Fourth of July revelers in Caldwell turned toward the sky this year not for fireworks but for the spectacle of a man jumping out of a plane with a 1,800-square-foot flag waving high over their heads.
That man is 24-year-old John Alcorn, a skydiving instructor at Sky Down Aviation in Caldwell. The flag jump has become a tradition to start the city’s Fourth of July parade for the last five years, Sky Down co-owner Denise Janes said.
“The feedback we’ve had is that it was just phenomenal,” Janes said.
This year was Alcorn’s first time getting to do the honor.
“It was the craziest experience I’ve ever had,” Alcorn said. “Getting to fly the flag for a crowd on the Fourth of July was an honor. It definitely got the heart beating.”
Alcorn first jumped out of a plane when he was just 16 and became licensed at 17. Since then, he’s performed close to 2,000 jumps. That includes getting to skydive into the Jimmy Fallon-themed corn maze in Meridian last year as part of a bit on “The Tonight Show.”
“I love what I do,” Alcorn said. “It’s not a job, it’s a passion.”
Alcorn, who grew up in Caldwell and saw people skydiving at Sky Down, said skydiving was always something he wanted to do. He held a more traditional job in sales at a tractor business, but Alcorn couldn’t stay grounded. Alcorn said he went skydiving on his lunch breaks and got jumps in before and after work.
Now that skydiving has become his job, Alcorn gets to skydive seven days a week during the season — which lasts four or five months — and typically jumps 40 times a week.
“John brings such a positive attitude to work and wants to help people,” Janes said. “He has a love for the sport and anything aviation related.”
Alcorn recalled special tandem jumps with paraplegics and a woman who has multiple sclerosis who wanted to skydive while she still had the chance.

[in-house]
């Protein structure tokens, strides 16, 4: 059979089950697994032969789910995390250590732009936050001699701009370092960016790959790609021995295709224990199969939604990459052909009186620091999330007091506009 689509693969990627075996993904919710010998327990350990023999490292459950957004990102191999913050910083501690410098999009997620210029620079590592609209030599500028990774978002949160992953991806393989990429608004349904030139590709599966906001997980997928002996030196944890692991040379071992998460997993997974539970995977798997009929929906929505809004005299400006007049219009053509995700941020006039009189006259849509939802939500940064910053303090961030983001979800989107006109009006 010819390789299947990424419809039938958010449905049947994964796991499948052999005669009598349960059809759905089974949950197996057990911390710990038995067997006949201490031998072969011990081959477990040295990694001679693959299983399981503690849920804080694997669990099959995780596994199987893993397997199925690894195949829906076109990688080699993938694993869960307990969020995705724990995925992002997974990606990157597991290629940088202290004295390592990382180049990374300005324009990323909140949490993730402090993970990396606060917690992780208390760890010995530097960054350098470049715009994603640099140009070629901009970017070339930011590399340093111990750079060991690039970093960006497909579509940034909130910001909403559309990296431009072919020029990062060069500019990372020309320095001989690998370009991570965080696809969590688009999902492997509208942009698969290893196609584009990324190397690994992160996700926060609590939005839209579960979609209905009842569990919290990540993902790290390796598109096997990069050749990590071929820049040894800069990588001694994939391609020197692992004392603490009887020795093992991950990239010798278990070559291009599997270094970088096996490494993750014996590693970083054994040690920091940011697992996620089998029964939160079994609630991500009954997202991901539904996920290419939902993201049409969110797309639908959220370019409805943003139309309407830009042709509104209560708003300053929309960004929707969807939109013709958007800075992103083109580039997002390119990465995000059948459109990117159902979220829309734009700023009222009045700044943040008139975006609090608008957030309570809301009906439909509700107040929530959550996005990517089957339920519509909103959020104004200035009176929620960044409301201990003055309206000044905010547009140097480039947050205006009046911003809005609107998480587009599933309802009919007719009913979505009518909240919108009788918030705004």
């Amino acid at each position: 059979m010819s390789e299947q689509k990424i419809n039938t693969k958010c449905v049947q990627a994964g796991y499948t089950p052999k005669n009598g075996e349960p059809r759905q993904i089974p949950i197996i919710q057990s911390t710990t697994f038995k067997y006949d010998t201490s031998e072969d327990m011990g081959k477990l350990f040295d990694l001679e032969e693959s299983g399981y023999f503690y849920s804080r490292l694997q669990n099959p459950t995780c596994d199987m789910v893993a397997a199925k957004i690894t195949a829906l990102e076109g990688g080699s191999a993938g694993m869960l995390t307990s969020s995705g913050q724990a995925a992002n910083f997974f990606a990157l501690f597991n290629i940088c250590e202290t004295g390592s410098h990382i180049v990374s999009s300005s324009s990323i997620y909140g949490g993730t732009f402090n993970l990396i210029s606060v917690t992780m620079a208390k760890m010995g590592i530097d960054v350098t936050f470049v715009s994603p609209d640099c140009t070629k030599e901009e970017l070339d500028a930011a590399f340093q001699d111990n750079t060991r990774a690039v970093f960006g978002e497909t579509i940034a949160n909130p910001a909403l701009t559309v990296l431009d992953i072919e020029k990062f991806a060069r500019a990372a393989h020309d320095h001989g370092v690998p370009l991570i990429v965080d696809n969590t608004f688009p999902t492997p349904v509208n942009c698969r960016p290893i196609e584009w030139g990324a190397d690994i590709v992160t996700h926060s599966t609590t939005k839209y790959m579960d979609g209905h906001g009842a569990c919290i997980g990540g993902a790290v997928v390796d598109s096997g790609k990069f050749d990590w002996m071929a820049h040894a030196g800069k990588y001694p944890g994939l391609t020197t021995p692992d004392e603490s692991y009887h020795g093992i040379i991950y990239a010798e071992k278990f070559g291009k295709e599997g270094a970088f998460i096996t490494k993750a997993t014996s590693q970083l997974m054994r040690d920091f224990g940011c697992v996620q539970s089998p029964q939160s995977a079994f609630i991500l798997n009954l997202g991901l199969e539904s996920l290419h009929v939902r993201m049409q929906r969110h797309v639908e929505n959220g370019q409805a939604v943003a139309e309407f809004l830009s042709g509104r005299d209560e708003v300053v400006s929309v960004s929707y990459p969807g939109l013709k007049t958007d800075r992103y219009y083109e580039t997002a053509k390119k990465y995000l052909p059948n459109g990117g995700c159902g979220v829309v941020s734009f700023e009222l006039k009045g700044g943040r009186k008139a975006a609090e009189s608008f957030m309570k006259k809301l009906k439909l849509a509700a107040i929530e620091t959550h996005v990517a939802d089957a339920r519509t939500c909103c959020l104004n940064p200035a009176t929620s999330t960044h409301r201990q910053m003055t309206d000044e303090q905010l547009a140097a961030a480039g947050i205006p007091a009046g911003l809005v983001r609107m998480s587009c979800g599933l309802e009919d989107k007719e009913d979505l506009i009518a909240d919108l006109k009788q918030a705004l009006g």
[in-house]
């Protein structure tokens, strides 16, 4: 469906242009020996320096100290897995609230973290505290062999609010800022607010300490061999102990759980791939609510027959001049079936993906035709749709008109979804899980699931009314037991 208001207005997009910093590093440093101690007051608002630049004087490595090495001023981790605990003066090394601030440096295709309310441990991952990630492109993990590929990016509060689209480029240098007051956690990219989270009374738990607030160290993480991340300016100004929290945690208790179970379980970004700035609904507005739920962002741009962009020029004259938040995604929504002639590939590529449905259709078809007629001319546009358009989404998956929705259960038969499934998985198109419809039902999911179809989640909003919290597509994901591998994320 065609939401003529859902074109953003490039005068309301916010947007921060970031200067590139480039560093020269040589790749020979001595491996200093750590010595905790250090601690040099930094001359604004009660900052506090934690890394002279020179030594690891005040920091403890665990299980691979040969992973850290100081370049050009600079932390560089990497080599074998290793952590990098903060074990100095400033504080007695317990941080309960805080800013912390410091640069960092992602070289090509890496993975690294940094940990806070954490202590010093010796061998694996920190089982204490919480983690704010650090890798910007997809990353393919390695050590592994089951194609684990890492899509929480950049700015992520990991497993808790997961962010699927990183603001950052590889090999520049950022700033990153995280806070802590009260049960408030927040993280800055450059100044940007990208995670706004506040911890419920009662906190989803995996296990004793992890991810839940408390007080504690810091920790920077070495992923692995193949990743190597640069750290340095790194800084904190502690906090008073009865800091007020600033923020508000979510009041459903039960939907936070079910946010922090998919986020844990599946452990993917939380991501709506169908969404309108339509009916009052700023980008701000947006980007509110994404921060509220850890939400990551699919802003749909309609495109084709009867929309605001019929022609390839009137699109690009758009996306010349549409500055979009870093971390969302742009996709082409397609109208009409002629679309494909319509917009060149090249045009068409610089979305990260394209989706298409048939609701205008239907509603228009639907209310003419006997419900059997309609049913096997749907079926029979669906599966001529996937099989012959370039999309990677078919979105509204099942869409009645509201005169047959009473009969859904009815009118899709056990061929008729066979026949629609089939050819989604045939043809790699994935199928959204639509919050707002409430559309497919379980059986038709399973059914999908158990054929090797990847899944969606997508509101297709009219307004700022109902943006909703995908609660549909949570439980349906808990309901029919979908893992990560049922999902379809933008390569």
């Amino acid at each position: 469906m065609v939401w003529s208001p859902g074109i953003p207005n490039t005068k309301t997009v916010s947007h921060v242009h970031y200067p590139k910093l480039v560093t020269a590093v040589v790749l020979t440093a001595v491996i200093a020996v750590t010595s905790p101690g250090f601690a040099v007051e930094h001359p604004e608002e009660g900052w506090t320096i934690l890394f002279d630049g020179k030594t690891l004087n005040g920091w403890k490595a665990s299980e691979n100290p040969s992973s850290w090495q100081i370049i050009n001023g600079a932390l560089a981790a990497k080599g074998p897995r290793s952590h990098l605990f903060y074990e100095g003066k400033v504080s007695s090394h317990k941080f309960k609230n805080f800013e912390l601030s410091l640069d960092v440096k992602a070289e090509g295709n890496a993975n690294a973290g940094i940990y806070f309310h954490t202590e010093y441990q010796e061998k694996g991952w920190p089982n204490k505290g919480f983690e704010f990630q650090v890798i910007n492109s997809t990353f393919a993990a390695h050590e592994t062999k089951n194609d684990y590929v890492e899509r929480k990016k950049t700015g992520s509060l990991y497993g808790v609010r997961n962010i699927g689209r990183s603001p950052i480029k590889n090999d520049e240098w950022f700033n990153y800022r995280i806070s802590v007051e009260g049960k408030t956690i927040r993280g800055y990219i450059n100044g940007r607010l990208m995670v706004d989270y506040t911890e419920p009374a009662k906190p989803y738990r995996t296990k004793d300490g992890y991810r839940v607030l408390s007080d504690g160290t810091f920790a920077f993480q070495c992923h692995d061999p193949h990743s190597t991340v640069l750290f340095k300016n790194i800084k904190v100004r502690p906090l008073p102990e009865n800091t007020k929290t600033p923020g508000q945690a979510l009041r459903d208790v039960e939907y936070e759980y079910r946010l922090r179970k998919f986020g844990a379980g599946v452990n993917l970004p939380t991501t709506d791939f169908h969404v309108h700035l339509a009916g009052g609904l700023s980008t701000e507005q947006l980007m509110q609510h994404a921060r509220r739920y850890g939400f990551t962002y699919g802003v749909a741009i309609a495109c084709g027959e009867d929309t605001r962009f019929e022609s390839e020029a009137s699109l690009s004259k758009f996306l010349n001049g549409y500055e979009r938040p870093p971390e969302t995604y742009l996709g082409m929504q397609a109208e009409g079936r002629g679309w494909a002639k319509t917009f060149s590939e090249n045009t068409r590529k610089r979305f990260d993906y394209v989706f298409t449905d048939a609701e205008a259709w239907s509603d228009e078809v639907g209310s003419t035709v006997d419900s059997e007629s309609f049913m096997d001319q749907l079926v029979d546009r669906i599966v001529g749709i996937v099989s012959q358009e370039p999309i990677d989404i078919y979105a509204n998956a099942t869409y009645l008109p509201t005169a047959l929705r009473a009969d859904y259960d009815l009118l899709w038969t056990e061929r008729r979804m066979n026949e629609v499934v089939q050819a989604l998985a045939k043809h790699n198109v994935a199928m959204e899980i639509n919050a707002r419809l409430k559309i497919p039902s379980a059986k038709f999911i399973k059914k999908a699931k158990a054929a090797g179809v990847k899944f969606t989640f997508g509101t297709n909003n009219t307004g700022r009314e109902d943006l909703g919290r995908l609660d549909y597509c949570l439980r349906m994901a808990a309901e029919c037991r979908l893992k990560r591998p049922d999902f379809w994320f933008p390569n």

He said those jumps keep him from getting burnt out on the job.
“There’s always something to light your fire, again,” he said. “Those are the jumps that keep you going.”
Sky Down is in its 22nd season and is the longest running, single-owner drop zone in the state of Idaho, Janes said.
“We’re really proud of that,” she said.
The business operates out of the Caldwell airport, where skydivers are visible from Interstate 84.
Janes said Sky Down gets anywhere from 50 to 75 people who see skydivers as they drive by and spontaneously decide to sign up for a jump. During the season, Sky Down is open seven days a week, just in case.
“You never know when the bug will bite and someone will want to jump out of an airplane,” Janes said.
People choose skydiving as a way to celebrate birthdays, marriages, divorces and other major life events, she said. It’s also a popular item to cross off the “bucket list.”
That’s how Janes got into skydiving. She originally planned to work her way up from paragliding, to learning to fly and eventually skydiving to cross off her list. Instead, she reversed that and started with skydiving.
Janes said working around people skydiving every day is a fulfilling job that keeps her young.
“It’s really fulfilling to see people challenging themselves and releasing their inner strength,” Janes said.
Some of Sky Down’s customers have never flown before, Janes said, and choose to jump out of the first plane they’ve traveled in.
Alcorn said he stays calm and tries to comfort people who are feeling nervous about jumping to put them at ease and reassure them.
“The people who are the most scared to do it end up having the most fun,” he said.
Flying is what puts Alcorn at ease, and he said he can’t imagine sitting at a desk all day and missing out on the spectacular views that come as a perk at his job.
“It’s not a job, it’s just passion,” Alcorn said.